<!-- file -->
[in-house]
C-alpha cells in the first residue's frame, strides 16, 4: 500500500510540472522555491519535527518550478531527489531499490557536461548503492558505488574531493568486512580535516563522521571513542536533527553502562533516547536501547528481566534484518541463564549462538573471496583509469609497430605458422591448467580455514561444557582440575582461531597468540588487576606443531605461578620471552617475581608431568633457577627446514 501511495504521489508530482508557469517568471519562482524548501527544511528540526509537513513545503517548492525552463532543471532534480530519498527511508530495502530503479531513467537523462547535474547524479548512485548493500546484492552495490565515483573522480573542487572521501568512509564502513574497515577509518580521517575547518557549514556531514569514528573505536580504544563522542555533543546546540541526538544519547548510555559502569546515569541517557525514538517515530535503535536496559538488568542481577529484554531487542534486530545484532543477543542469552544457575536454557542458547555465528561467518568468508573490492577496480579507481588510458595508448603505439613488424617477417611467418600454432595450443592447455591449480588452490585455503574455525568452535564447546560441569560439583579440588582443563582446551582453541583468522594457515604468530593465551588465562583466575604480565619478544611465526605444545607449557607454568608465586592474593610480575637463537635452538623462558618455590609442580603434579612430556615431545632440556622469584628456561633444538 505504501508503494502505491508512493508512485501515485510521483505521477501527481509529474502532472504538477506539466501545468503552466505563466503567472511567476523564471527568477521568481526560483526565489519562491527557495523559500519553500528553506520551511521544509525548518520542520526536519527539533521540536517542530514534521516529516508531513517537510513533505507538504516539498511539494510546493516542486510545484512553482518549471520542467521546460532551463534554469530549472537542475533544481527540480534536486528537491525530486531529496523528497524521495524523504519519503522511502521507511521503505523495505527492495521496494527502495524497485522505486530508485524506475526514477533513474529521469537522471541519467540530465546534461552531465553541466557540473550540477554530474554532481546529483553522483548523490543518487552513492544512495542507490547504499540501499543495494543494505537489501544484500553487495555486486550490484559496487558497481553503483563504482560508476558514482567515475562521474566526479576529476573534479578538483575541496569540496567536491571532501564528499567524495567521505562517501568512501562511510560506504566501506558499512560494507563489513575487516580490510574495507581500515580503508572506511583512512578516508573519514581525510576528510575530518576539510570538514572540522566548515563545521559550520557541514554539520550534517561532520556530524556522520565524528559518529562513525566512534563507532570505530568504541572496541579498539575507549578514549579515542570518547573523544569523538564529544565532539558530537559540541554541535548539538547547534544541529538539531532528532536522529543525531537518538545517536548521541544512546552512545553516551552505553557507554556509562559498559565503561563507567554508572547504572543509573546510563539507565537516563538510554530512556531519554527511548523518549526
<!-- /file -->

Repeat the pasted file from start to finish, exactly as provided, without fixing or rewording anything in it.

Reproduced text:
[in-house]
C-alpha cells in the first residue's frame, strides 16, 4: 500500500510540472522555491519535527518550478531527489531499490557536461548503492558505488574531493568486512580535516563522521571513542536533527553502562533516547536501547528481566534484518541463564549462538573471496583509469609497430605458422591448467580455514561444557582440575582461531597468540588487576606443531605461578620471552617475581608431568633457577627446514 501511495504521489508530482508557469517568471519562482524548501527544511528540526509537513513545503517548492525552463532543471532534480530519498527511508530495502530503479531513467537523462547535474547524479548512485548493500546484492552495490565515483573522480573542487572521501568512509564502513574497515577509518580521517575547518557549514556531514569514528573505536580504544563522542555533543546546540541526538544519547548510555559502569546515569541517557525514538517515530535503535536496559538488568542481577529484554531487542534486530545484532543477543542469552544457575536454557542458547555465528561467518568468508573490492577496480579507481588510458595508448603505439613488424617477417611467418600454432595450443592447455591449480588452490585455503574455525568452535564447546560441569560439583579440588582443563582446551582453541583468522594457515604468530593465551588465562583466575604480565619478544611465526605444545607449557607454568608465586592474593610480575637463537635452538623462558618455590609442580603434579612430556615431545632440556622469584628456561633444538 505504501508503494502505491508512493508512485501515485510521483505521477501527481509529474502532472504538477506539466501545468503552466505563466503567472511567476523564471527568477521568481526560483526565489519562491527557495523559500519553500528553506520551511521544509525548518520542520526536519527539533521540536517542530514534521516529516508531513517537510513533505507538504516539498511539494510546493516542486510545484512553482518549471520542467521546460532551463534554469530549472537542475533544481527540480534536486528537491525530486531529496523528497524521495524523504519519503522511502521507511521503505523495505527492495521496494527502495524497485522505486530508485524506475526514477533513474529521469537522471541519467540530465546534461552531465553541466557540473550540477554530474554532481546529483553522483548523490543518487552513492544512495542507490547504499540501499543495494543494505537489501544484500553487495555486486550490484559496487558497481553503483563504482560508476558514482567515475562521474566526479576529476573534479578538483575541496569540496567536491571532501564528499567524495567521505562517501568512501562511510560506504566501506558499512560494507563489513575487516580490510574495507581500515580503508572506511583512512578516508573519514581525510576528510575530518576539510570538514572540522566548515563545521559550520557541514554539520550534517561532520556530524556522520565524528559518529562513525566512534563507532570505530568504541572496541579498539575507549578514549579515542570518547573523544569523538564529544565532539558530537559540541554541535548539538547547534544541529538539531532528532536522529543525531537518538545517536548521541544512546552512545553516551552505553557507554556509562559498559565503561563507567554508572547504572543509573546510563539507565537516563538510554530512556531519554527511548523518549526